In 1870s Texas, Renaldo Valle Santos, the youngest son of a large and traditional family, has been sent to train with Henry “Hank” Burnett, a freed slave and talented mesteñero—or horse- catcher—so he may continue the family horse trade. Bitter Springs is a sweeping epic that takes themes from traditional Mexican literature and Old Westerns to tell the story of a man coming into his own and realizing his destiny lies in the wild open spaces with the man who loves him, far from expectations of society.
The day before the wedding, a visitor arrived at Vista Verde an entire week early. Renaldo, ready to wash up and eat dinner after a long, hard day—his side ached from roping cattle as a part of Paloma's training, his hands were full of bits of raw hemp from the stock lassos, and one of the calves had kicked him high on the thigh—walked back from the barn using his hat to slap at the dust on his chest and thighs. He noticed a tall, striking young black man standing at the door to their home speaking with their father. They didn't see many black men this far from civilization—with the Civil War ending so recently, many were staying close to where they'd been forced to live, were heading far out west where there were more opportunities to make a new life or were going north seeking less hostile society. Who he could be?
He was about as tall as Renaldo, maybe an inch or two more, broad-shouldered and whip-thin, dressed in well-worn, simple clothes. He had a close-cropped beard, but instead of hiding the shape of his jaw, it accented its sharpness. His light eyes, almost luminescent even at this distance and glowing like amber, were ringed with thick lashes, nearly to the point of being girlish, but there was nothing feminine about the man. With his lean but strong-looking chest, muscular arms and curved backside, he managed to carry himself with a confident air while standing idly; his body was still, but in a way that made Renaldo think of a raptor sitting on an abutment, watching and waiting.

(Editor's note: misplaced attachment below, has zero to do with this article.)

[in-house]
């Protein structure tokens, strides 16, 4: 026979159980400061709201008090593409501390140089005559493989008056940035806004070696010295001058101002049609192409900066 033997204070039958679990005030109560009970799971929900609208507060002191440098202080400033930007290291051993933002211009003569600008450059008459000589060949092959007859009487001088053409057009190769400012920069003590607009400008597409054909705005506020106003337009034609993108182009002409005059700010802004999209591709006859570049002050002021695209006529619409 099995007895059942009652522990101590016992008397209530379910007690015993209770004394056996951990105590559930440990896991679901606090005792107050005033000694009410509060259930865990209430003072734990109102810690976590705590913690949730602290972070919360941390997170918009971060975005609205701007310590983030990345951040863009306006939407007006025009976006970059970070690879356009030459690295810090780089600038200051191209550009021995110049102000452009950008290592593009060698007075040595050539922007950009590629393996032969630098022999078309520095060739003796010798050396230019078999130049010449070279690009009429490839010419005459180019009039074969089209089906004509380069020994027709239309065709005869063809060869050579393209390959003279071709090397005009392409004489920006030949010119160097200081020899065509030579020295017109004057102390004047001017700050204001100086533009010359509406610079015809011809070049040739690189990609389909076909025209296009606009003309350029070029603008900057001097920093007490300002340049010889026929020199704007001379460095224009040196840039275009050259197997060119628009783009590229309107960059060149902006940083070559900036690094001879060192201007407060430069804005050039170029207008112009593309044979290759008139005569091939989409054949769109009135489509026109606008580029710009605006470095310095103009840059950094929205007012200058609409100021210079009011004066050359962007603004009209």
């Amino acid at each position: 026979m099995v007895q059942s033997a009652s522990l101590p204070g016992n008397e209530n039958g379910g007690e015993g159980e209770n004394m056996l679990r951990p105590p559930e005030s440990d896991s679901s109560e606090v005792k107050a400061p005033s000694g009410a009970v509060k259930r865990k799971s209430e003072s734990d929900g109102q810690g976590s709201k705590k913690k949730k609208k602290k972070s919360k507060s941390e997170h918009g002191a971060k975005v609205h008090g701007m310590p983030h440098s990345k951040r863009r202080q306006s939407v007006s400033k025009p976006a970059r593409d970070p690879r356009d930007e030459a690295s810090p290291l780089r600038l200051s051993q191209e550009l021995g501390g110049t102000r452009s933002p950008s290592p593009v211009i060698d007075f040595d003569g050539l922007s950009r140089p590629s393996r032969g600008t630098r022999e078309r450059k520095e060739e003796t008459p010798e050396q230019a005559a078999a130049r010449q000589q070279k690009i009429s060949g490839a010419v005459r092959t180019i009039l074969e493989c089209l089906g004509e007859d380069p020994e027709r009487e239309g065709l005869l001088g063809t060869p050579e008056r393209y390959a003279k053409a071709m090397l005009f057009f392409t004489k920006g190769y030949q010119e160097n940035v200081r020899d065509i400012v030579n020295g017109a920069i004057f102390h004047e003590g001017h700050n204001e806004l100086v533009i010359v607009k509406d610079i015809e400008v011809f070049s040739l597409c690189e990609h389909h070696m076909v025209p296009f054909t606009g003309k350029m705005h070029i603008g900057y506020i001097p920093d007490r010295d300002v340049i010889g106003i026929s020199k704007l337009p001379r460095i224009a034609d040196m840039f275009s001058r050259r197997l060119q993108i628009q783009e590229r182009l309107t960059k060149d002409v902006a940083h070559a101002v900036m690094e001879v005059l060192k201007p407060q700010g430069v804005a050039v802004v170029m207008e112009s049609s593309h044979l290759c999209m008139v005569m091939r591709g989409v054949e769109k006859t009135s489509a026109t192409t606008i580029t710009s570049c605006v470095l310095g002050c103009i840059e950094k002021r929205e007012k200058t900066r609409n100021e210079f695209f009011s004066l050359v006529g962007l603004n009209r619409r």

“Oh, here he is,” Estebán said, motioning for Renaldo to join them, saying, “Señor Burnett, allow me to introduce to you my son, Renaldo.”
This? This was the legendary mesteñero, Henry Burnett? He couldn't be much older than Renaldo, who realized his jaw had dropped. He closed his mouth quickly and moved toward them as if drawn like metal shavings to a magnet.
Burnett, however, looked amused, as the edge of his mouth quirked up. “Pleased to meet you,” he said, his voice deep and husky.
Renaldo couldn't look away, shocked that his expectations couldn't have been more wrong. This was a vibrant young man. But... this was the man he would be alone with on the prairie for months? His stomach twisted at that thought, and at how unexpected it all was, causing his heart to race and face flush. Yes, it was unexpected. That Burnett had come so much sooner than they'd expected had to be why Renaldo couldn't find his voice and felt so upended.
“Mijo,” his father said sharply.
Renaldo shook himself slightly, and then nodded, saying, “Señor Burnett, it's very good to meet you, finally. Please forgive my shock, as I don't believe we expected you so soon.”
Burnett laughed, a rolling, melodious sound, and replied, “Well, then just imagine my shock when I come here all the way from Nacogdoches expecting one Valle man, only to find him gone and you in his place.” He smiled. “Your padre seems to think you're a better match, so that works for me.”
That smile, bright teeth framed by full lips, eyes crinkled at the corners, helped lessen some of Renaldo's shock and, if he was being honest, some of the worry that he carried about spending a lot of time with a hard, taciturn man Renaldo knew he would be unable to please. At the realization that this was who he would be with on the plains, just the two of them with no one else for weeks on end, Renaldo became excited, finally looking forward to this task. A young man with an infectious grin wouldn't be such a chore to be stuck with after all.
Laura Stone is a born and bred Texan, but don't hold that against her. She's a former comedian, actress and Master Gardener, and currently keeps busy as a media blogger, ghostwriter and novelist when not busy raising her three children. They're not fully raised, but then, neither is she.